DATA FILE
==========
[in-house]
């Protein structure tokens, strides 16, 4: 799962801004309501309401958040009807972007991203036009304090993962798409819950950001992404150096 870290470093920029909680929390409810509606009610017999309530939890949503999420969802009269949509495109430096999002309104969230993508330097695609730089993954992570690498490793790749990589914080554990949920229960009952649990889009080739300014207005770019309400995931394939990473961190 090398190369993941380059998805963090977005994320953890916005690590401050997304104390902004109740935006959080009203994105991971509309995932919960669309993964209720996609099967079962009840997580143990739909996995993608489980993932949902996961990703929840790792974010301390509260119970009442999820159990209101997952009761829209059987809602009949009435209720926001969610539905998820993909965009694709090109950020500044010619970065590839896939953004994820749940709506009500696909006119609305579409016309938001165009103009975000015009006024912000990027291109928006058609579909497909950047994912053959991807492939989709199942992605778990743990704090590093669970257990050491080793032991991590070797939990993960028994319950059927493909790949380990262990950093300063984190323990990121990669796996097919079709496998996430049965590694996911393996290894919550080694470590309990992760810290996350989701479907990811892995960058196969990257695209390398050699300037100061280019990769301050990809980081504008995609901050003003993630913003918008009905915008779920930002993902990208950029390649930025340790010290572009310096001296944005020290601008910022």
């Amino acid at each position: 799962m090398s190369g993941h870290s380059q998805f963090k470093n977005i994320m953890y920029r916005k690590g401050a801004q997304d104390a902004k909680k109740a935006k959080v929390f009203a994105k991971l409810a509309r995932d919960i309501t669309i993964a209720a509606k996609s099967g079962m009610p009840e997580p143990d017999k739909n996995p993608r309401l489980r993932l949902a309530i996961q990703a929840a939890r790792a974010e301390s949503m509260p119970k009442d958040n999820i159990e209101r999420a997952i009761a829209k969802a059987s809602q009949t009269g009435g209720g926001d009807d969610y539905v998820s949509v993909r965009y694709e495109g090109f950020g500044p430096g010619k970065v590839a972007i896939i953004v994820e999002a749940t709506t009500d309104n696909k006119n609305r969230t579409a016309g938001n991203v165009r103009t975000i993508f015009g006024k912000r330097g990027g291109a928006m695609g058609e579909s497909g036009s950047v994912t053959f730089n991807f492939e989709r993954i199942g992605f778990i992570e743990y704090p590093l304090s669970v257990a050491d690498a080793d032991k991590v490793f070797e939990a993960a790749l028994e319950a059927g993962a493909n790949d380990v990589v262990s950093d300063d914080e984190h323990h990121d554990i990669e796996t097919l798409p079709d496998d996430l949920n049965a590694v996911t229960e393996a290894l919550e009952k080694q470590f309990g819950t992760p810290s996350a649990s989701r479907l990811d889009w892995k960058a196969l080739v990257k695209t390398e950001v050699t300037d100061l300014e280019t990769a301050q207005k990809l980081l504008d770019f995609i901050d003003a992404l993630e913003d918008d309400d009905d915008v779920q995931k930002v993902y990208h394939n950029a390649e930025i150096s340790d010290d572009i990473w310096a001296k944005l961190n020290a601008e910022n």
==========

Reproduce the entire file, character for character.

[in-house]
């Protein structure tokens, strides 16, 4: 799962801004309501309401958040009807972007991203036009304090993962798409819950950001992404150096 870290470093920029909680929390409810509606009610017999309530939890949503999420969802009269949509495109430096999002309104969230993508330097695609730089993954992570690498490793790749990589914080554990949920229960009952649990889009080739300014207005770019309400995931394939990473961190 090398190369993941380059998805963090977005994320953890916005690590401050997304104390902004109740935006959080009203994105991971509309995932919960669309993964209720996609099967079962009840997580143990739909996995993608489980993932949902996961990703929840790792974010301390509260119970009442999820159990209101997952009761829209059987809602009949009435209720926001969610539905998820993909965009694709090109950020500044010619970065590839896939953004994820749940709506009500696909006119609305579409016309938001165009103009975000015009006024912000990027291109928006058609579909497909950047994912053959991807492939989709199942992605778990743990704090590093669970257990050491080793032991991590070797939990993960028994319950059927493909790949380990262990950093300063984190323990990121990669796996097919079709496998996430049965590694996911393996290894919550080694470590309990992760810290996350989701479907990811892995960058196969990257695209390398050699300037100061280019990769301050990809980081504008995609901050003003993630913003918008009905915008779920930002993902990208950029390649930025340790010290572009310096001296944005020290601008910022």
């Amino acid at each position: 799962m090398s190369g993941h870290s380059q998805f963090k470093n977005i994320m953890y920029r916005k690590g401050a801004q997304d104390a902004k909680k109740a935006k959080v929390f009203a994105k991971l409810a509309r995932d919960i309501t669309i993964a209720a509606k996609s099967g079962m009610p009840e997580p143990d017999k739909n996995p993608r309401l489980r993932l949902a309530i996961q990703a929840a939890r790792a974010e301390s949503m509260p119970k009442d958040n999820i159990e209101r999420a997952i009761a829209k969802a059987s809602q009949t009269g009435g209720g926001d009807d969610y539905v998820s949509v993909r965009y694709e495109g090109f950020g500044p430096g010619k970065v590839a972007i896939i953004v994820e999002a749940t709506t009500d309104n696909k006119n609305r969230t579409a016309g938001n991203v165009r103009t975000i993508f015009g006024k912000r330097g990027g291109a928006m695609g058609e579909s497909g036009s950047v994912t053959f730089n991807f492939e989709r993954i199942g992605f778990i992570e743990y704090p590093l304090s669970v257990a050491d690498a080793d032991k991590v490793f070797e939990a993960a790749l028994e319950a059927g993962a493909n790949d380990v990589v262990s950093d300063d914080e984190h323990h990121d554990i990669e796996t097919l798409p079709d496998d996430l949920n049965a590694v996911t229960e393996a290894l919550e009952k080694q470590f309990g819950t992760p810290s996350a649990s989701r479907l990811d889009w892995k960058a196969l080739v990257k695209t390398e950001v050699t300037d100061l300014e280019t990769a301050q207005k990809l980081l504008d770019f995609i901050d003003a992404l993630e913003d918008d309400d009905d915008v779920q995931k930002v993902y990208h394939n950029a390649e930025i150096s340790d010290d572009i990473w310096a001296k944005l961190n020290a601008e910022n």